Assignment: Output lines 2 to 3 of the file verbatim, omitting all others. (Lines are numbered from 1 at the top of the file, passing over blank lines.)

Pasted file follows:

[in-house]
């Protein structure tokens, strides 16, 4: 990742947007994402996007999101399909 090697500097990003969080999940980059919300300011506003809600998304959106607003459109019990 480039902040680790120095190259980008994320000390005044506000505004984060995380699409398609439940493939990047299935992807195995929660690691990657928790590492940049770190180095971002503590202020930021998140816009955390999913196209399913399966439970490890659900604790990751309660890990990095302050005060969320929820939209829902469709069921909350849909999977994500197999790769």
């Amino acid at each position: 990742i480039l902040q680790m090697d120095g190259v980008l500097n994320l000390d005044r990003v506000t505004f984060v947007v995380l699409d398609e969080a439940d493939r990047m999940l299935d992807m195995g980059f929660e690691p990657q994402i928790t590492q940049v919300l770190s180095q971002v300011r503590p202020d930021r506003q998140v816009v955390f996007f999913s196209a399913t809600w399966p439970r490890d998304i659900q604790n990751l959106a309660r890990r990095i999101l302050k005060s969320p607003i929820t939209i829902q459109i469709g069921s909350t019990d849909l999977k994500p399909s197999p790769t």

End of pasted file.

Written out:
């Protein structure tokens, strides 16, 4: 990742947007994402996007999101399909 090697500097990003969080999940980059919300300011506003809600998304959106607003459109019990 480039902040680790120095190259980008994320000390005044506000505004984060995380699409398609439940493939990047299935992807195995929660690691990657928790590492940049770190180095971002503590202020930021998140816009955390999913196209399913399966439970490890659900604790990751309660890990990095302050005060969320929820939209829902469709069921909350849909999977994500197999790769």
């Amino acid at each position: 990742i480039l902040q680790m090697d120095g190259v980008l500097n994320l000390d005044r990003v506000t505004f984060v947007v995380l699409d398609e969080a439940d493939r990047m999940l299935d992807m195995g980059f929660e690691p990657q994402i928790t590492q940049v919300l770190s180095q971002v300011r503590p202020d930021r506003q998140v816009v955390f996007f999913s196209a399913t809600w399966p439970r490890d998304i659900q604790n990751l959106a309660r890990r990095i999101l302050k005060s969320p607003i929820t939209i829902q459109i469709g069921s909350t019990d849909l999977k994500p399909s197999p790769t």